Former J.Crew boss Jenna Lyons has a devout following for her distinctive and enviable style. Her reality show, Stylish with Jenna Lyons, promised a glimpse into her world. That legendary style was on full display. The revelation was her leadership chops, especially in episode six — “Open House and Broken Hearts.”
In this episode, following a flood, the five remaining candidates were tasked with restoring Jenna’s formerly musty farmhouse for sale. There was a tight timeline. The candidates were all trying to prove themselves in hopes of landing a coveted spot. The house was a reminder of Jenna’s failed relationship, inching the stakes higher for her. That’s a lot of pressure.
Organized into two teams, they worked tirelessly — selecting items from local stores, dangling branches just so, adjusting rugs at the perfect angle, etc. All were focused on making sure the place looked ready for potential buyers. It was a design challenge after all. Finally, it was ready for Jenna’s walk-through.
There was a clear winner, one team nailed the design. However, the collaboration was dismal — especially from the leader of the team whose aggressive focus on completing the task made him overly competitive. The leader forgot they were part of a larger project, getting the house ready for sale. His behavior did not create a positive environment. As you might imagine, the other team was not happy with his approach. As they debriefed on how the collaboration went, the leader became defensive and dismissive of other’s feelings. He brushed off feedback from a member of the other team, placing the blame on them rather than his approach.
Jenna stopped the conversation.
“Sorry. Sorry. Time out. I actually think that if anyone ever says to you that they felt unseen or felt unheard, and didn’t feel partnered with, I would appreciate it if what you would do is say, ‘Shit I’m sorry.’ Like, own it. By actually going back to him with that tone in your voice, it actually makes me upset. I don’t like that.”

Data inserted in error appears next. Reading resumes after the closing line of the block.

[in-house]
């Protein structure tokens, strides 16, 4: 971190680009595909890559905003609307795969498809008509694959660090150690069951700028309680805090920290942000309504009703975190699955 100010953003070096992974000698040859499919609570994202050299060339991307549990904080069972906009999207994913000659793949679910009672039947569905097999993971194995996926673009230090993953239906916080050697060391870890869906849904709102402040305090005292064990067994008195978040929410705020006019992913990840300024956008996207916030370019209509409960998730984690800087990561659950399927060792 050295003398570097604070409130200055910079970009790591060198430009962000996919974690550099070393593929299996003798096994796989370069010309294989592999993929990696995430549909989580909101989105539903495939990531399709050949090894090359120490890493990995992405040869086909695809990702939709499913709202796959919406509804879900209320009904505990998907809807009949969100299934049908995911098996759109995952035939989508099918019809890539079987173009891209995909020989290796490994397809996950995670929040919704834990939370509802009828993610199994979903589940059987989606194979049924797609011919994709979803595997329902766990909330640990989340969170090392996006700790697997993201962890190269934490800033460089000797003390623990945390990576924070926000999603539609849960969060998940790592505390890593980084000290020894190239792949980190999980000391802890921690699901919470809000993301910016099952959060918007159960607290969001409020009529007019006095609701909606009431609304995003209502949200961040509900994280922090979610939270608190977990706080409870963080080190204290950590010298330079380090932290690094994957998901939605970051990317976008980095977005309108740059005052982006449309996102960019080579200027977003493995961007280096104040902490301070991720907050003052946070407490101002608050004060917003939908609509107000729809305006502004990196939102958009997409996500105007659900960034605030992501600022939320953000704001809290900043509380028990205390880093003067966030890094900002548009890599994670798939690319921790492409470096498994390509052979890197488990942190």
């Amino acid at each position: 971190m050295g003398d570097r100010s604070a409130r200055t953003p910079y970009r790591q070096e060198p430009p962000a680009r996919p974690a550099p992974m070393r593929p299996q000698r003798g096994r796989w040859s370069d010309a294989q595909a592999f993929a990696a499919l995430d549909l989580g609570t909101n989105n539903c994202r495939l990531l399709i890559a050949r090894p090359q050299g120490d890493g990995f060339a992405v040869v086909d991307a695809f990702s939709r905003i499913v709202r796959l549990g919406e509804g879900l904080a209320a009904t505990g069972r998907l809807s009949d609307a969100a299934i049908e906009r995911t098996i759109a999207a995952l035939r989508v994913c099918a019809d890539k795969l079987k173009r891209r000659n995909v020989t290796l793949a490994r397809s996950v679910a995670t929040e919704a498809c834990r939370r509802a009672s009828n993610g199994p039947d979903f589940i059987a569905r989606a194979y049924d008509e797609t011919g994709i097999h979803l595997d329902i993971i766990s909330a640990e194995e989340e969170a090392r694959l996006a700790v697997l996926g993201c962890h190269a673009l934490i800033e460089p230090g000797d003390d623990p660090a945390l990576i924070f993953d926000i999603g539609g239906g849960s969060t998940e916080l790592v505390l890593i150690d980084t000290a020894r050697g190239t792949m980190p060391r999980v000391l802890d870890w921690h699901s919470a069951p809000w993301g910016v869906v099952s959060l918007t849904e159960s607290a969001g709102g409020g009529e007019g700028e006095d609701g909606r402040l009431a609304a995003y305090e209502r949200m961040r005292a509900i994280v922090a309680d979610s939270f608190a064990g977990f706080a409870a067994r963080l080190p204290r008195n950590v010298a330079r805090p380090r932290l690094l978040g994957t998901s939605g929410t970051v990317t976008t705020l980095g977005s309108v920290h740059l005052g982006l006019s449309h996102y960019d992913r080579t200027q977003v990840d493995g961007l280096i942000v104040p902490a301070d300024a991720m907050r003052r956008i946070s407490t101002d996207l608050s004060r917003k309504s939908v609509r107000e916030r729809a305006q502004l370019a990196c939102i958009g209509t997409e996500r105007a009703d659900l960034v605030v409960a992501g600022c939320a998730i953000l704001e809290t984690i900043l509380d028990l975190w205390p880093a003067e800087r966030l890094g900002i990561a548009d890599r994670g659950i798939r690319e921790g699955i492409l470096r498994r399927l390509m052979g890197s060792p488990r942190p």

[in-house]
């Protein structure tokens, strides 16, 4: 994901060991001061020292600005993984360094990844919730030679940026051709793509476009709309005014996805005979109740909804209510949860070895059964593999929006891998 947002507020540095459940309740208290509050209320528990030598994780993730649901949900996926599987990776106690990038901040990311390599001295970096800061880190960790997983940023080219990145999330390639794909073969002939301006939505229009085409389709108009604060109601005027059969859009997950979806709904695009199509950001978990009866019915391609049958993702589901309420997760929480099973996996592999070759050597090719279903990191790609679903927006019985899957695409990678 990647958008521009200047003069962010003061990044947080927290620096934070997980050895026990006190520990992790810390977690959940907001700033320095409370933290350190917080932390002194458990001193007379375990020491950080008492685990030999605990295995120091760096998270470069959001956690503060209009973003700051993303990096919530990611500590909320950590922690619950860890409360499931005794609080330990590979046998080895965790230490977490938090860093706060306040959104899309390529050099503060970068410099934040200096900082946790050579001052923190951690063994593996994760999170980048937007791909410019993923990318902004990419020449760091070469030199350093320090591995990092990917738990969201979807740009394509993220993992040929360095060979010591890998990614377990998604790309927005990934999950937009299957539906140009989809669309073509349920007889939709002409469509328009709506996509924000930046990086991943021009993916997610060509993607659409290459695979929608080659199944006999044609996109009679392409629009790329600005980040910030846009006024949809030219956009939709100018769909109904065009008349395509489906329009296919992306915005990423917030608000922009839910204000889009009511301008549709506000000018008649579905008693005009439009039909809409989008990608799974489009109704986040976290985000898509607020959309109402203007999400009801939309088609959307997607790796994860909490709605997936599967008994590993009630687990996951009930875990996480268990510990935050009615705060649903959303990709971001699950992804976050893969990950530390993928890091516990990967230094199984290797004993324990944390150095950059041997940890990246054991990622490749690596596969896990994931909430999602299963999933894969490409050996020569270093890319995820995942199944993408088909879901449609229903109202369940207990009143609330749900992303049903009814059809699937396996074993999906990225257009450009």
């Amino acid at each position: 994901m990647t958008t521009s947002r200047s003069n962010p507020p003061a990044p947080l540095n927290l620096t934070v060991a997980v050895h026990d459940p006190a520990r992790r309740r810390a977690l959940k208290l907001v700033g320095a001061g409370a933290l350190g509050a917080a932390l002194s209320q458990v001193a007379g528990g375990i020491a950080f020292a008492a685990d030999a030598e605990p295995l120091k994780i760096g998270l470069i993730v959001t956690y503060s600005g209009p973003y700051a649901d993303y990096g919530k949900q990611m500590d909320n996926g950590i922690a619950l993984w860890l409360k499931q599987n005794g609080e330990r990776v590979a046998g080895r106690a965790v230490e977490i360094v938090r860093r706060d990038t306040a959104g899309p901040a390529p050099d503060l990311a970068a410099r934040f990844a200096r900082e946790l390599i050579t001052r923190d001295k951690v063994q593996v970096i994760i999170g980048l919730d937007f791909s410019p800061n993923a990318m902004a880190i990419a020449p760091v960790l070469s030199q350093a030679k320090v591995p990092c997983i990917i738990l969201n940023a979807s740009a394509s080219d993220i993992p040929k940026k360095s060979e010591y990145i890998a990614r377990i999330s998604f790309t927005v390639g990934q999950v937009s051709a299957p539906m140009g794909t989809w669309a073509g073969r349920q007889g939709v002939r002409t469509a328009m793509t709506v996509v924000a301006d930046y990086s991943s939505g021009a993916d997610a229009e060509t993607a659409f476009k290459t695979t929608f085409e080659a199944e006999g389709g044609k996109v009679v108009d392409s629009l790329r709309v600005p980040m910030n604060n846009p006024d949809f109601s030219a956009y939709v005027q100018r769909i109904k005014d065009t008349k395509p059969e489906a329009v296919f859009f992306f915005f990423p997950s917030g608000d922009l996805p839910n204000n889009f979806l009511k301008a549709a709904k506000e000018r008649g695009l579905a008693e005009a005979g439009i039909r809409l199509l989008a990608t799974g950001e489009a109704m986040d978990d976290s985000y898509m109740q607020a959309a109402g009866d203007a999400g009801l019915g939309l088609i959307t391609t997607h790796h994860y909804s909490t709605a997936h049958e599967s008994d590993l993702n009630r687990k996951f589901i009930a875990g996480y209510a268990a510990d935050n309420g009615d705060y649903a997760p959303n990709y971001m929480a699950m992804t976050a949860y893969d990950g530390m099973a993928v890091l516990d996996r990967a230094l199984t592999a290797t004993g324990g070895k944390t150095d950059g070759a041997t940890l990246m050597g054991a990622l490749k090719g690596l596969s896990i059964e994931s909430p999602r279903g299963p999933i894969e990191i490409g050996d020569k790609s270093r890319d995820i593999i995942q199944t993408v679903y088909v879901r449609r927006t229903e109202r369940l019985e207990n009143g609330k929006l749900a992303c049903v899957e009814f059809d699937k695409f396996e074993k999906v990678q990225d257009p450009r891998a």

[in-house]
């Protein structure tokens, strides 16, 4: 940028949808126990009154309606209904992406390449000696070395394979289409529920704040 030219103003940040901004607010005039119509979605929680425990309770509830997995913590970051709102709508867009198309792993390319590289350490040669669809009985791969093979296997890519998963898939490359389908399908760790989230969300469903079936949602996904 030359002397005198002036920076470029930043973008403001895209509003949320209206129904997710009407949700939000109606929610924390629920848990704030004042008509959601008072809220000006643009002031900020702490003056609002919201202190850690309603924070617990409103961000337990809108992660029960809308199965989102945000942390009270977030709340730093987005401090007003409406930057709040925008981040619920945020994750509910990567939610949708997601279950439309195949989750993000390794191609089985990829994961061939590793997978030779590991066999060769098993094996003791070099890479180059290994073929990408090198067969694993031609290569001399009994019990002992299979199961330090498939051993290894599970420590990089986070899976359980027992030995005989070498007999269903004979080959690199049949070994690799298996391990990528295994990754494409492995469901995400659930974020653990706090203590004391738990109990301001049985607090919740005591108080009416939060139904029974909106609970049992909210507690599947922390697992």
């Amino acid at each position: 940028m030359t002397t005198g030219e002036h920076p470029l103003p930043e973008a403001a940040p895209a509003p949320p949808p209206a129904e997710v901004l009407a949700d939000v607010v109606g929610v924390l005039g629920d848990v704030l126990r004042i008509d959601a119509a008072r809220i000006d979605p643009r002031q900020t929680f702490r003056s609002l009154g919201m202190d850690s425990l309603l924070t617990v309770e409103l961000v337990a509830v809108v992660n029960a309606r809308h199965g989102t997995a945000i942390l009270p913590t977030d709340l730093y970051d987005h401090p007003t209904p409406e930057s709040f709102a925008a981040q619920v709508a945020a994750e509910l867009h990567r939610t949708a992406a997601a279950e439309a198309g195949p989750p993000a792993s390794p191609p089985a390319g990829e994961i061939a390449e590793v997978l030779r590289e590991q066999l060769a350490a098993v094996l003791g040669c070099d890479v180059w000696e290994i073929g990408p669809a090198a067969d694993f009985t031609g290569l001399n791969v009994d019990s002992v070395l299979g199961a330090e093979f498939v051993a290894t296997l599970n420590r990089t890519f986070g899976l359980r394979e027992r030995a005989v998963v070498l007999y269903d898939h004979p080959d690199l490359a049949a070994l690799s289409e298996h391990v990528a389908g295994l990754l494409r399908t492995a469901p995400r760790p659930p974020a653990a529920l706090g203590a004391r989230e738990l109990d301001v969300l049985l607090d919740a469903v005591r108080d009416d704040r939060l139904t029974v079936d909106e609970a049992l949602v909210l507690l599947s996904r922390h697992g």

Instead of listening and asking questions to understand the impact of his behavior, he defended himself — twice. Jenna stayed calm, restating her concern then said, “You’re not hearing me.”
Eventually, he stopped and listened as she delivered the final piece of feedback.
“You have a very warm, easy, soft demeanor and I’ve seen that in you. And, I see something that happens when you get into a position where you are in charge and you lose that a little bit. I’m not trying to call you out. I’m just saying, this is something you need to be aware of, because I think leadership is about connecting to the people around you to help you do the best job.”
Jenna’s feedback to someone acting as a team leader was incredibly important. When you feel responsible for the team, it’s easy to become narrowly focused on getting the job done and ignore how the goal is achieved. Leaders set the tone for the team, they set an example for what’s expected. A focus on goals at any cost can crush a culture. Balancing goals and the “people bits” of work are some of the hardest, most essential parts of a leader’s role.
Rather than pull the leader aside, Jenna gave the feedback purposely — her words were a message of what she expected. She set the tone about the kind of culture she was creating. She demonstrated an incredibly difficult leadership skill: calling out toxic behavior in public while allowing the person to maintain their dignity.